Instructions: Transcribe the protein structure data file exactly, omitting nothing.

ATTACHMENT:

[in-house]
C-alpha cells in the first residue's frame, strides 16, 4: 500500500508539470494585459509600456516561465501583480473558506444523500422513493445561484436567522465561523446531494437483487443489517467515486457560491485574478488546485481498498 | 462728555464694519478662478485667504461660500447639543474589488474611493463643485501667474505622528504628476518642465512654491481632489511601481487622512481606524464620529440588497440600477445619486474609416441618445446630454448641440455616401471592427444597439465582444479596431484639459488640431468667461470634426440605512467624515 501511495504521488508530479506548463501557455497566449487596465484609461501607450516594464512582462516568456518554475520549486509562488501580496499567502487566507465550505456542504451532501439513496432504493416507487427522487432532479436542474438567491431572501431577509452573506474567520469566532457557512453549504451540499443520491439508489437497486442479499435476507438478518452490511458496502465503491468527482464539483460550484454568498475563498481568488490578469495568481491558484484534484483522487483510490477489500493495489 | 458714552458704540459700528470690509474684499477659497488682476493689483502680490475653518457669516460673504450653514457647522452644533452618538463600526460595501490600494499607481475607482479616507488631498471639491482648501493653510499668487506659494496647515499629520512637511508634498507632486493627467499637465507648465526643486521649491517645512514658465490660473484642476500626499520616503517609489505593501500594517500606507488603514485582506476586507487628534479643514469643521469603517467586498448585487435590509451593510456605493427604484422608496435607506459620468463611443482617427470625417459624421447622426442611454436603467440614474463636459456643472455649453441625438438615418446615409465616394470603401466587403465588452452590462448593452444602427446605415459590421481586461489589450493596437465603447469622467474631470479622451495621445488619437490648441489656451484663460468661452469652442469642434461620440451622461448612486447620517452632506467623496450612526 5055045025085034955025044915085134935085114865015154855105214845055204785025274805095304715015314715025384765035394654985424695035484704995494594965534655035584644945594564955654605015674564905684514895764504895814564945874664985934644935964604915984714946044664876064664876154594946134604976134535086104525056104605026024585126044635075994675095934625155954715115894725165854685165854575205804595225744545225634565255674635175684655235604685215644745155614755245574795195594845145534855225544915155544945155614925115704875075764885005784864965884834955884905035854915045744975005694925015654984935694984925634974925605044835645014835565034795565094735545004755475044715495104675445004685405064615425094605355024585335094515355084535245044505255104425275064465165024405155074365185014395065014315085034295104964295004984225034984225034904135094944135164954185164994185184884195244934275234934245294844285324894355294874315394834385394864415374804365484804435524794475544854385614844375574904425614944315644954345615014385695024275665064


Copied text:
[in-house]
C-alpha cells in the first residue's frame, strides 16, 4: 500500500508539470494585459509600456516561465501583480473558506444523500422513493445561484436567522465561523446531494437483487443489517467515486457560491485574478488546485481498498 | 462728555464694519478662478485667504461660500447639543474589488474611493463643485501667474505622528504628476518642465512654491481632489511601481487622512481606524464620529440588497440600477445619486474609416441618445446630454448641440455616401471592427444597439465582444479596431484639459488640431468667461470634426440605512467624515 501511495504521488508530479506548463501557455497566449487596465484609461501607450516594464512582462516568456518554475520549486509562488501580496499567502487566507465550505456542504451532501439513496432504493416507487427522487432532479436542474438567491431572501431577509452573506474567520469566532457557512453549504451540499443520491439508489437497486442479499435476507438478518452490511458496502465503491468527482464539483460550484454568498475563498481568488490578469495568481491558484484534484483522487483510490477489500493495489 | 458714552458704540459700528470690509474684499477659497488682476493689483502680490475653518457669516460673504450653514457647522452644533452618538463600526460595501490600494499607481475607482479616507488631498471639491482648501493653510499668487506659494496647515499629520512637511508634498507632486493627467499637465507648465526643486521649491517645512514658465490660473484642476500626499520616503517609489505593501500594517500606507488603514485582506476586507487628534479643514469643521469603517467586498448585487435590509451593510456605493427604484422608496435607506459620468463611443482617427470625417459624421447622426442611454436603467440614474463636459456643472455649453441625438438615418446615409465616394470603401466587403465588452452590462448593452444602427446605415459590421481586461489589450493596437465603447469622467474631470479622451495621445488619437490648441489656451484663460468661452469652442469642434461620440451622461448612486447620517452632506467623496450612526 5055045025085034955025044915085134935085114865015154855105214845055204785025274805095304715015314715025384765035394654985424695035484704995494594965534655035584644945594564955654605015674564905684514895764504895814564945874664985934644935964604915984714946044664876064664876154594946134604976134535086104525056104605026024585126044635075994675095934625155954715115894725165854685165854575205804595225744545225634565255674635175684655235604685215644745155614755245574795195594845145534855225544915155544945155614925115704875075764885005784864965884834955884905035854915045744975005694925015654984935694984925634974925605044835645014835565034795565094735545004755475044715495104675445004685405064615425094605355024585335094515355084535245044505255104425275064465165024405155074365185014395065014315085034295104964295004984225034984225034904135094944135164954185164994185184884195244934275234934245294844285324894355294874315394834385394864415374804365484804435524794475544854385614844375574904425614944315644954345615014385695024275665064